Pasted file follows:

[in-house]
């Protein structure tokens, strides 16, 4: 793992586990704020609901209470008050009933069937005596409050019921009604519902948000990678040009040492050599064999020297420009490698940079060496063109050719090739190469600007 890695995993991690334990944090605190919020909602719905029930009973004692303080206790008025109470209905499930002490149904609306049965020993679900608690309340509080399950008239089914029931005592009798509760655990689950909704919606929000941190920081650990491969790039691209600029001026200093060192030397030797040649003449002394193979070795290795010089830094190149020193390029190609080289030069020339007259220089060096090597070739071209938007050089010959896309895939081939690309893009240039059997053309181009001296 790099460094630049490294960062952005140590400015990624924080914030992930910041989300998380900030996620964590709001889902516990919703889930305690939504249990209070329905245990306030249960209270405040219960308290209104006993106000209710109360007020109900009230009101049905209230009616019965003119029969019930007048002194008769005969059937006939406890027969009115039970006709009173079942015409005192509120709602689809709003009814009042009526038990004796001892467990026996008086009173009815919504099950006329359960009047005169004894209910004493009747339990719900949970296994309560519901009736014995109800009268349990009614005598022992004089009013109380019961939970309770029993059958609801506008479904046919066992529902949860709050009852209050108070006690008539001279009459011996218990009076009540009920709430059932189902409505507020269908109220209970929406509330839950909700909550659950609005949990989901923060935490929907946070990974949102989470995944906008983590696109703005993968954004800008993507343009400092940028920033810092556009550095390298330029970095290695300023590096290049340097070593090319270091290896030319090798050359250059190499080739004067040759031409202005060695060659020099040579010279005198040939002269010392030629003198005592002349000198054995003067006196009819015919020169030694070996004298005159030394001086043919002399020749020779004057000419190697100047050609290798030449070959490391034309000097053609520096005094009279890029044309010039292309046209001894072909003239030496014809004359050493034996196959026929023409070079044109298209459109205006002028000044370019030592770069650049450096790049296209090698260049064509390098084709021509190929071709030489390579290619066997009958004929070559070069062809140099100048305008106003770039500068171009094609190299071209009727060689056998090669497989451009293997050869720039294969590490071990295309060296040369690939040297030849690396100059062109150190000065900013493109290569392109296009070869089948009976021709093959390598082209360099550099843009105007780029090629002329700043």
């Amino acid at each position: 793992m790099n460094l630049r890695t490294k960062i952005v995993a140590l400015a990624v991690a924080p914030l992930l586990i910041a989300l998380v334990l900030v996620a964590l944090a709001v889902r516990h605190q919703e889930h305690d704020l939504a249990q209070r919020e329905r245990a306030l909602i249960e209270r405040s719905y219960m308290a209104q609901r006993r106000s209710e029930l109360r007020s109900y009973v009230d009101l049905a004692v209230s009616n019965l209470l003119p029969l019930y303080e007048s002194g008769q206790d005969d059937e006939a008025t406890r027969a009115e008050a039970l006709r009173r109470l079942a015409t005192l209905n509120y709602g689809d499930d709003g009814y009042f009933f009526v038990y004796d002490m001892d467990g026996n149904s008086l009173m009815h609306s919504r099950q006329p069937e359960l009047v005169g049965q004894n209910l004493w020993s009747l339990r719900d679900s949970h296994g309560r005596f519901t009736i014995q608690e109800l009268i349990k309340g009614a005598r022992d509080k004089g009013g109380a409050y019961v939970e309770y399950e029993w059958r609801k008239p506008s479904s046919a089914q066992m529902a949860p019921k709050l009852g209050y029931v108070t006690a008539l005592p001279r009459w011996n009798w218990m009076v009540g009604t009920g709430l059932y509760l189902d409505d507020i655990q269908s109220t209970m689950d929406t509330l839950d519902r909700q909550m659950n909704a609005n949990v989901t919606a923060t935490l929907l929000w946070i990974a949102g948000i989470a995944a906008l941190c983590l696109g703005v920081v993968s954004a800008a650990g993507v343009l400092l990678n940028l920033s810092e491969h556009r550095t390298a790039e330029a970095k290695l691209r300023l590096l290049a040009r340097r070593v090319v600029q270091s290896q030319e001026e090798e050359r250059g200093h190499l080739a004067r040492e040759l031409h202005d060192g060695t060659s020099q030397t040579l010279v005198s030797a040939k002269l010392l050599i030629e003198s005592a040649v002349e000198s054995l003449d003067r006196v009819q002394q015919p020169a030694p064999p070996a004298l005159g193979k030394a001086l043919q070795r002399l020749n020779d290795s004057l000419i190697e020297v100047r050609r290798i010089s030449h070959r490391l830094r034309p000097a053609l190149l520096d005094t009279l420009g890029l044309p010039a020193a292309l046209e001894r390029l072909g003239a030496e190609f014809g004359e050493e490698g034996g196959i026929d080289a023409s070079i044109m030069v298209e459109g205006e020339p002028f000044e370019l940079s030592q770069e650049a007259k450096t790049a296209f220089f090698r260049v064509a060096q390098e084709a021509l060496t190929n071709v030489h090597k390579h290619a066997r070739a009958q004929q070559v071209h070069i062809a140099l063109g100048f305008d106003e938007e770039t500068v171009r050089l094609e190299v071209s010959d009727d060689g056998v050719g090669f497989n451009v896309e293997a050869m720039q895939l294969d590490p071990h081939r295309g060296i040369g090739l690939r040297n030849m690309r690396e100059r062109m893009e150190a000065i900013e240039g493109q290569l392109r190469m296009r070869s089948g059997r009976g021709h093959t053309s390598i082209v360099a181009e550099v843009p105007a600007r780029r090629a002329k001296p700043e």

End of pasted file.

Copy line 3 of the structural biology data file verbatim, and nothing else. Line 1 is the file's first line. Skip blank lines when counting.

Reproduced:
């Amino acid at each position: 793992m790099n460094l630049r890695t490294k960062i952005v995993a140590l400015a990624v991690a924080p914030l992930l586990i910041a989300l998380v334990l900030v996620a964590l944090a709001v889902r516990h605190q919703e889930h305690d704020l939504a249990q209070r919020e329905r245990a306030l909602i249960e209270r405040s719905y219960m308290a209104q609901r006993r106000s209710e029930l109360r007020s109900y009973v009230d009101l049905a004692v209230s009616n019965l209470l003119p029969l019930y303080e007048s002194g008769q206790d005969d059937e006939a008025t406890r027969a009115e008050a039970l006709r009173r109470l079942a015409t005192l209905n509120y709602g689809d499930d709003g009814y009042f009933f009526v038990y004796d002490m001892d467990g026996n149904s008086l009173m009815h609306s919504r099950q006329p069937e359960l009047v005169g049965q004894n209910l004493w020993s009747l339990r719900d679900s949970h296994g309560r005596f519901t009736i014995q608690e109800l009268i349990k309340g009614a005598r022992d509080k004089g009013g109380a409050y019961v939970e309770y399950e029993w059958r609801k008239p506008s479904s046919a089914q066992m529902a949860p019921k709050l009852g209050y029931v108070t006690a008539l005592p001279r009459w011996n009798w218990m009076v009540g009604t009920g709430l059932y509760l189902d409505d507020i655990q269908s109220t209970m689950d929406t509330l839950d519902r909700q909550m659950n909704a609005n949990v989901t919606a923060t935490l929907l929000w946070i990974a949102g948000i989470a995944a906008l941190c983590l696109g703005v920081v993968s954004a800008a650990g993507v343009l400092l990678n940028l920033s810092e491969h556009r550095t390298a790039e330029a970095k290695l691209r300023l590096l290049a040009r340097r070593v090319v600029q270091s290896q030319e001026e090798e050359r250059g200093h190499l080739a004067r040492e040759l031409h202005d060192g060695t060659s020099q030397t040579l010279v005198s030797a040939k002269l010392l050599i030629e003198s005592a040649v002349e000198s054995l003449d003067r006196v009819q002394q015919p020169a030694p064999p070996a004298l005159g193979k030394a001086l043919q070795r002399l020749n020779d290795s004057l000419i190697e020297v100047r050609r290798i010089s030449h070959r490391l830094r034309p000097a053609l190149l520096d005094t009279l420009g890029l044309p010039a020193a292309l046209e001894r390029l072909g003239a030496e190609f014809g004359e050493e490698g034996g196959i026929d080289a023409s070079i044109m030069v298209e459109g205006e020339p002028f000044e370019l940079s030592q770069e650049a007259k450096t790049a296209f220089f090698r260049v064509a060096q390098e084709a021509l060496t190929n071709v030489h090597k390579h290619a066997r070739a009958q004929q070559v071209h070069i062809a140099l063109g100048f305008d106003e938007e770039t500068v171009r050089l094609e190299v071209s010959d009727d060689g056998v050719g090669f497989n451009v896309e293997a050869m720039q895939l294969d590490p071990h081939r295309g060296i040369g090739l690939r040297n030849m690309r690396e100059r062109m893009e150190a000065i900013e240039g493109q290569l392109r190469m296009r070869s089948g059997r009976g021709h093959t053309s390598i082209v360099a181009e550099v843009p105007a600007r780029r090629a002329k001296p700043e």